Use this URL to cite or link to this record in EThOS: http://ethos.bl.uk/OrderDetails.do?uin=uk.bl.ethos.637620
Title: UK foreign direct investment in Ghana : determinants and implications
Author: Osei, Collins
ISNI:       0000 0004 5360 9274
Awarding Body: Edinburgh Napier University
Current Institution: Edinburgh Napier University
Date of Award: 2014
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Abstract:
The aim of this study is to empirically investigate the relative significance of the determinants of UK foreign direct investment (FDI) in Ghana. According to the United Nations Conference on Trade and Development (UNCTAD)'s World Investment Report in 2013, developing countries outperformed developed countries as recipients of FDI, and it is crucial that Ghana competes to increase its share in this positive trend. It is believed that Africa needs to target some countries and even some companies rather than adopt generic strategies if their promotional activities to attract FDI are to be effective. In Ghana's case, one of the priorities to increase its share of FDI and subsequently that of Africa could be to reverse the declining trend of inward FDI from the UK, which was Ghana's leading source of FDI until recently. By applying the OLI paradigm in the context of UK FDI to Ghana, the study provides a template of how FDI from a particular country may be attracted by analysing the determining factors from the perspective of companies already experienced in the market. This study adopted explanatory mixed research method in accordance with the pragmatic research philosophy. This enabled all the 286 contactable UK companies in Ghana to be reached through the survey method. Then based on the initial analysis of 101 usable responses in SPSS, representing 35 per cent response rate, eight sequential interviews were conducted through convenience sampling. The interviews were deductively analysed by manually categorising the responses according to the questions asked, in order to build explanations of the survey findings. Consistent with the OLI paradigm, the research revealed that all the surveyed companies possess ownership advantages such as strong brands, or the potential to develop strong brands, unique products, management and marketing know-how and transferrable experience from similar markets, all of which are crucial for successful investment in Ghana. However, for Ghana to retain UK companies in the country and attract more, favourable locational factors identified in the study need to be provided and nurtured. These include reliable infrastructure, enhanced market size, political stability and continuity, opportunities for agglomeration and a functioning regulatory framework which augment different degrees of internalisation, as the majority of the companies have preference for the wholly owned subsidiary entry mode. The study also found the effect of current tax incentives, formal institutions and informal ties in attracting and retaining FDI was insignificant. This research has made a unique contribution to the understanding of the determinants of FDI in a number of ways. In practice, the sample is unique as it excluded companies operating in traditional natural resources and therefore outside the jurisdiction of the Ghana Investment Promotion Centre (GIPC) according to the GIPC Act 478 of 1994. This makes the findings specific and relevant to GIPC and investment promotion agencies in Africa, regarding crucial factors to be highlighted and to abolish practices which do not add value to the country as the preferred investment destination for UK companies. Academically, this study fills a number of gaps in the literature. First, it was unique in examining the variables to be considered in retaining as well as attracting FDI, as the majority of studies on determinants of FDI focus more on attraction and less on retention of existing companies, despite the crucial role existing companies play in agglomeration, urbanisation, brand development and other benefits of FDI. The framework developed from this study may also be adopted or modified for future studies. Methodologically, another contribution is the application of explanatory mixed research methods to empirically study the determinants of FDI in Ghana.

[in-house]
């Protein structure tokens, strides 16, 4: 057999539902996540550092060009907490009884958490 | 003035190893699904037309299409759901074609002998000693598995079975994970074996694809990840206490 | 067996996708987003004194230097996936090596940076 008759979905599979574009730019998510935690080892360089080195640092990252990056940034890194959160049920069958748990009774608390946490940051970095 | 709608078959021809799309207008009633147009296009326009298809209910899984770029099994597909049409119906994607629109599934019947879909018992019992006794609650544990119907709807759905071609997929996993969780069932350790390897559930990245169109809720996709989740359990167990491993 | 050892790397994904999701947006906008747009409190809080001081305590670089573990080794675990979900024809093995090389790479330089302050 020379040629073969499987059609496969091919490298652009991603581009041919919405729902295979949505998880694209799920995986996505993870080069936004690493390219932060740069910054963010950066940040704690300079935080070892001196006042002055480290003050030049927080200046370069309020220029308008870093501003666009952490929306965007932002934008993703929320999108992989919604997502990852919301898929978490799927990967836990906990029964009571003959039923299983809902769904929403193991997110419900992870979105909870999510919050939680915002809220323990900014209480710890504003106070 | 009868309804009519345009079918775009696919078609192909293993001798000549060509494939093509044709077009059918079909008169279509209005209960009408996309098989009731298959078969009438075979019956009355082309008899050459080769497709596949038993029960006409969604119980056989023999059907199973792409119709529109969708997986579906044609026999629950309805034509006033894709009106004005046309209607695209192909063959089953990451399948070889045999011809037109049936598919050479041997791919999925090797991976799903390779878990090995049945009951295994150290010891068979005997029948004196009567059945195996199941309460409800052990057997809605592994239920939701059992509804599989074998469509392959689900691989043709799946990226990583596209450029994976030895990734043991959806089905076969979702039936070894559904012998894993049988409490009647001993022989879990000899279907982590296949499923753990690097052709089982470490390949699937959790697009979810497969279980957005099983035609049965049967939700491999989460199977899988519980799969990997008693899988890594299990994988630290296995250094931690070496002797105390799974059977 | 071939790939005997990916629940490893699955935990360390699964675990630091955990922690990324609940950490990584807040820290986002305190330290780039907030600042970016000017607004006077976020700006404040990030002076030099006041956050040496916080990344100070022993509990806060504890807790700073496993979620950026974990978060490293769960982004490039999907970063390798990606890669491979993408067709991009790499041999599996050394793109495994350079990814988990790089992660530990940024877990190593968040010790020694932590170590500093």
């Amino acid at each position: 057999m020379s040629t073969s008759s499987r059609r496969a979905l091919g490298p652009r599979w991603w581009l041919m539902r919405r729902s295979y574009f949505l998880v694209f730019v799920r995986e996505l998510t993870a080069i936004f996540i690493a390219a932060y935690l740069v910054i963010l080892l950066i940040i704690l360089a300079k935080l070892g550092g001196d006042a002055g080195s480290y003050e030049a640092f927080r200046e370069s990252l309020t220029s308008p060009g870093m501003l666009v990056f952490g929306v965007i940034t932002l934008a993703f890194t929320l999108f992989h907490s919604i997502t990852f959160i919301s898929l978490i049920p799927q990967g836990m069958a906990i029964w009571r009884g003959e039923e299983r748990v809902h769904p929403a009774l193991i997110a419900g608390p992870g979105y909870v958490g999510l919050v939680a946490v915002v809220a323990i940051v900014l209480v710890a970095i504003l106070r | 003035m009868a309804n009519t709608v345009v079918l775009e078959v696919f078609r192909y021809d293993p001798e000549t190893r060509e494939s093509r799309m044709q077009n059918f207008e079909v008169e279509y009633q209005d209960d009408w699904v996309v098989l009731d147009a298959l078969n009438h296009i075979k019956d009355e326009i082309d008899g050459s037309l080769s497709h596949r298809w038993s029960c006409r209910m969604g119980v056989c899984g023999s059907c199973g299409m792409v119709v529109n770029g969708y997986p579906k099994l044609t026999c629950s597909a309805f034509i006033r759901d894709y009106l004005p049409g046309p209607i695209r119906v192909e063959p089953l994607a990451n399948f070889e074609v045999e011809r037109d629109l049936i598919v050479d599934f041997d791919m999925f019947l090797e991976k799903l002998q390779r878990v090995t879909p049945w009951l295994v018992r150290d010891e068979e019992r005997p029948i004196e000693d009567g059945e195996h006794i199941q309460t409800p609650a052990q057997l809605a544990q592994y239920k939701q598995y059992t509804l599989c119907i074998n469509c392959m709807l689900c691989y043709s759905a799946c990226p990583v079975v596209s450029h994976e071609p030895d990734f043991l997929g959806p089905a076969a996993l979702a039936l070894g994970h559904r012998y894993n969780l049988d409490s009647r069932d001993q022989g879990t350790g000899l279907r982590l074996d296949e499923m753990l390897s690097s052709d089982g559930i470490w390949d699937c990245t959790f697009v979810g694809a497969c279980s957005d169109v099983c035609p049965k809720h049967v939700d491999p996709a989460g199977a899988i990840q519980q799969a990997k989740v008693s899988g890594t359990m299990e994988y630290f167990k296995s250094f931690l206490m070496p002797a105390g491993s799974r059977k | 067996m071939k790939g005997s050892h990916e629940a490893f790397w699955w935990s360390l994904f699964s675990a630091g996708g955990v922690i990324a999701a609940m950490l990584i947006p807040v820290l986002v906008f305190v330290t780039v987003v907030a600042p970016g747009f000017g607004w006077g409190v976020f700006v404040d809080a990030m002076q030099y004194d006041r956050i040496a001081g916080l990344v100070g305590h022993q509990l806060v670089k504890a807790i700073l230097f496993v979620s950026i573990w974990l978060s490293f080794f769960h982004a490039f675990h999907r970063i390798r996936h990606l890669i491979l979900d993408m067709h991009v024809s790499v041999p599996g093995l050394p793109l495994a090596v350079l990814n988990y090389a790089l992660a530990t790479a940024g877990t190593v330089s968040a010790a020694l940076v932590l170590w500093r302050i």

Supervisor: Omar, Maktoba Sponsor: Not available
Qualification Name: Thesis (Ph.D.) Qualification Level: Doctoral
EThOS ID: uk.bl.ethos.637620  DOI: Not available
Keywords: HC Economic History and Conditions
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